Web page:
Public outrage over Edward Snowden's revelations of spying abuses by the National Security Agency has finally had a welcomed consequence.
Congress — supine for years in its duty to check the agency's power — is finally regrowing its spine.
The first indication came in May, when the U.S. House first passed important, but watered-down, reforms. The USA Freedom Act was intended to end the NSA's warrantless collection of American's phone records. But last-minute amendments gave the NSA too much wiggle room to conduct business as usual.
Last week, the spine stiffened. The House, by a 293-123 margin, moved to hit the NSA where it hurts — in its budget — by defunding what the Electronic Frontier Foundation called "two of the NSA's most invasive surveillance practices," including the practice of requiring American companies to install backdoor spy holes in communications hardware and software.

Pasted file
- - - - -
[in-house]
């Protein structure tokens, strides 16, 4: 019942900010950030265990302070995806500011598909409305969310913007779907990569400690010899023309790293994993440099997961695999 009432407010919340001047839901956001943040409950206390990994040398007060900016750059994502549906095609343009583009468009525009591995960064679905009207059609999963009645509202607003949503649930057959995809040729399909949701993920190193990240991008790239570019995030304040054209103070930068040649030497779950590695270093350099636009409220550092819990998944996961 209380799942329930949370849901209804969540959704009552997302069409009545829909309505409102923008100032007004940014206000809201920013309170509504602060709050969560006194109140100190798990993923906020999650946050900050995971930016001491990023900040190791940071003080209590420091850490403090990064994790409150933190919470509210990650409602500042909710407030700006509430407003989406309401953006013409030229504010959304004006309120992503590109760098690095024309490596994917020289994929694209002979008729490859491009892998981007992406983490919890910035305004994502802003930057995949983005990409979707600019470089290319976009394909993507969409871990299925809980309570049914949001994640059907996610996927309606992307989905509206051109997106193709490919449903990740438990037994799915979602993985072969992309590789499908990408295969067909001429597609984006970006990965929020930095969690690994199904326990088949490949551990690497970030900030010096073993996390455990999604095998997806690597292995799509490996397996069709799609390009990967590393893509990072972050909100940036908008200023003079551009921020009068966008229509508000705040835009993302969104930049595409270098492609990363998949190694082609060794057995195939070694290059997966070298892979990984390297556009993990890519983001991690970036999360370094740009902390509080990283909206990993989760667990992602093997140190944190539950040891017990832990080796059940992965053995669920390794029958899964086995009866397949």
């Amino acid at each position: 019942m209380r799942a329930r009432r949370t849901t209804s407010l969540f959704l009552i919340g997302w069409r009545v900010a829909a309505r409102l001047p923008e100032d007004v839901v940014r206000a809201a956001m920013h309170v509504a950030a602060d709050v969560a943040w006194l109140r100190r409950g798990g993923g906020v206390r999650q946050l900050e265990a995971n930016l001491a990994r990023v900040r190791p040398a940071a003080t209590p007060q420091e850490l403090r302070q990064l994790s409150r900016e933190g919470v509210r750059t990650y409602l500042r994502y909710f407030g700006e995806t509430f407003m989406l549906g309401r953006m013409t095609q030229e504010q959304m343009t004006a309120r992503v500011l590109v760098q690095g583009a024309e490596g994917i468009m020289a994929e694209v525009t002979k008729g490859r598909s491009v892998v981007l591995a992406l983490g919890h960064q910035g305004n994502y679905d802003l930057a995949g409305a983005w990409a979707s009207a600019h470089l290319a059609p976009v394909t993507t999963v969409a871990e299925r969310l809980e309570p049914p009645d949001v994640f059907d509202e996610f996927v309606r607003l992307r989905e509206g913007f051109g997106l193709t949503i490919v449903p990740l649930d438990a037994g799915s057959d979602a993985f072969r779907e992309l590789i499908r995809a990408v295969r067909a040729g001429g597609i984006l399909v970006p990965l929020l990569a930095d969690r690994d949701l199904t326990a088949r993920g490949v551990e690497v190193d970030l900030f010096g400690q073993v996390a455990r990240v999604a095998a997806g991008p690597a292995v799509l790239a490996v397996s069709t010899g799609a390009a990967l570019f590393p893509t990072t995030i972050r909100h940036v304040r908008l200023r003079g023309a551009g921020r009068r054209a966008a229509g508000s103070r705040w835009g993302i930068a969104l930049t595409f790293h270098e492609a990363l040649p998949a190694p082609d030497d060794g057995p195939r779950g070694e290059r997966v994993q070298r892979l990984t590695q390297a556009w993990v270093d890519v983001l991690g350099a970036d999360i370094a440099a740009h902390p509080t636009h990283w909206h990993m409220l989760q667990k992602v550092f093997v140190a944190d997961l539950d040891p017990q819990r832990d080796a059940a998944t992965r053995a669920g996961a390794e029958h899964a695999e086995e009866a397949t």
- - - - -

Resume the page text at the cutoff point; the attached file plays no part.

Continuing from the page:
Among the Washington delegation, only U.S. Reps. Dave Reichert and Doc Hastings voted no.
A yes vote on NSA reforms resets the balance between the NSA's role between homeland protection and bedrock American civil liberties. In the post-9/11 decade of passive and deferring congressional oversight, that balance was tipped dangerously toward the former.
This reset now moves to the U.S. Senate. Sen. Ron Wyden, D-Ore., a champion of NSA reform even before Snowden's revelations, cites the agency's "long track record of secretly interpreting surveillance laws in incredibly broad ways" as reason for the Senate to further stiffen its spine.
He has the backing of the American people. A recent Pew Research poll found broad cynicism about President Barack Obama's support for NSA reforms. By a 4-to-1 margin, Americans disbelieved the claim that reforms will weaken the fight on terrorism.
Congress, finally, is reclaiming its oversight spine.
Copyright Seattle Times. Distributed by The Associated Press.